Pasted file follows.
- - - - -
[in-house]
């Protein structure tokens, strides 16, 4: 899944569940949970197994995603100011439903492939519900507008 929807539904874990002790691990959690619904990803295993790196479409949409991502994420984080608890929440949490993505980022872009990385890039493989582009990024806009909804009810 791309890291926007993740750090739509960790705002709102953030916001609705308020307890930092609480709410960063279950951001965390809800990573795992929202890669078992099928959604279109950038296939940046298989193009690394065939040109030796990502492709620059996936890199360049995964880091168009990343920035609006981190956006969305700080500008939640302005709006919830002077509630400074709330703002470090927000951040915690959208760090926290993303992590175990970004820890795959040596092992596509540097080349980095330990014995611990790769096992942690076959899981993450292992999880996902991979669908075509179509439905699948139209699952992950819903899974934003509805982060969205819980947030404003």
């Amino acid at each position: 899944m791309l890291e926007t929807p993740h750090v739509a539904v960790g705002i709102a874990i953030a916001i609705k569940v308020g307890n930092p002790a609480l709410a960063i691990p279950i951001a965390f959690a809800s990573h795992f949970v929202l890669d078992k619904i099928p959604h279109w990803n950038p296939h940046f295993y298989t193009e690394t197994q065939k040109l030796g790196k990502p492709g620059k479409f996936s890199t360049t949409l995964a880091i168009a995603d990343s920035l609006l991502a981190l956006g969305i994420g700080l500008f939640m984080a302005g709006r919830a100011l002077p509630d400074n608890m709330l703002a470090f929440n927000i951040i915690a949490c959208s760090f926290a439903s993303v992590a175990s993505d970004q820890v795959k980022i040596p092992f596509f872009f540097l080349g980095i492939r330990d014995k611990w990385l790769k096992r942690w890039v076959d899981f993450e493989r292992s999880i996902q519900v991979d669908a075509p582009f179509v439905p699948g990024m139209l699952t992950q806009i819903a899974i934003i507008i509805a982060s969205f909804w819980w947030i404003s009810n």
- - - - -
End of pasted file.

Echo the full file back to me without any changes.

[in-house]
């Protein structure tokens, strides 16, 4: 899944569940949970197994995603100011439903492939519900507008 929807539904874990002790691990959690619904990803295993790196479409949409991502994420984080608890929440949490993505980022872009990385890039493989582009990024806009909804009810 791309890291926007993740750090739509960790705002709102953030916001609705308020307890930092609480709410960063279950951001965390809800990573795992929202890669078992099928959604279109950038296939940046298989193009690394065939040109030796990502492709620059996936890199360049995964880091168009990343920035609006981190956006969305700080500008939640302005709006919830002077509630400074709330703002470090927000951040915690959208760090926290993303992590175990970004820890795959040596092992596509540097080349980095330990014995611990790769096992942690076959899981993450292992999880996902991979669908075509179509439905699948139209699952992950819903899974934003509805982060969205819980947030404003």
């Amino acid at each position: 899944m791309l890291e926007t929807p993740h750090v739509a539904v960790g705002i709102a874990i953030a916001i609705k569940v308020g307890n930092p002790a609480l709410a960063i691990p279950i951001a965390f959690a809800s990573h795992f949970v929202l890669d078992k619904i099928p959604h279109w990803n950038p296939h940046f295993y298989t193009e690394t197994q065939k040109l030796g790196k990502p492709g620059k479409f996936s890199t360049t949409l995964a880091i168009a995603d990343s920035l609006l991502a981190l956006g969305i994420g700080l500008f939640m984080a302005g709006r919830a100011l002077p509630d400074n608890m709330l703002a470090f929440n927000i951040i915690a949490c959208s760090f926290a439903s993303v992590a175990s993505d970004q820890v795959k980022i040596p092992f596509f872009f540097l080349g980095i492939r330990d014995k611990w990385l790769k096992r942690w890039v076959d899981f993450e493989r292992s999880i996902q519900v991979d669908a075509p582009f179509v439905p699948g990024m139209l699952t992950q806009i819903a899974i934003i507008i509805a982060s969205f909804w819980w947030i404003s009810n």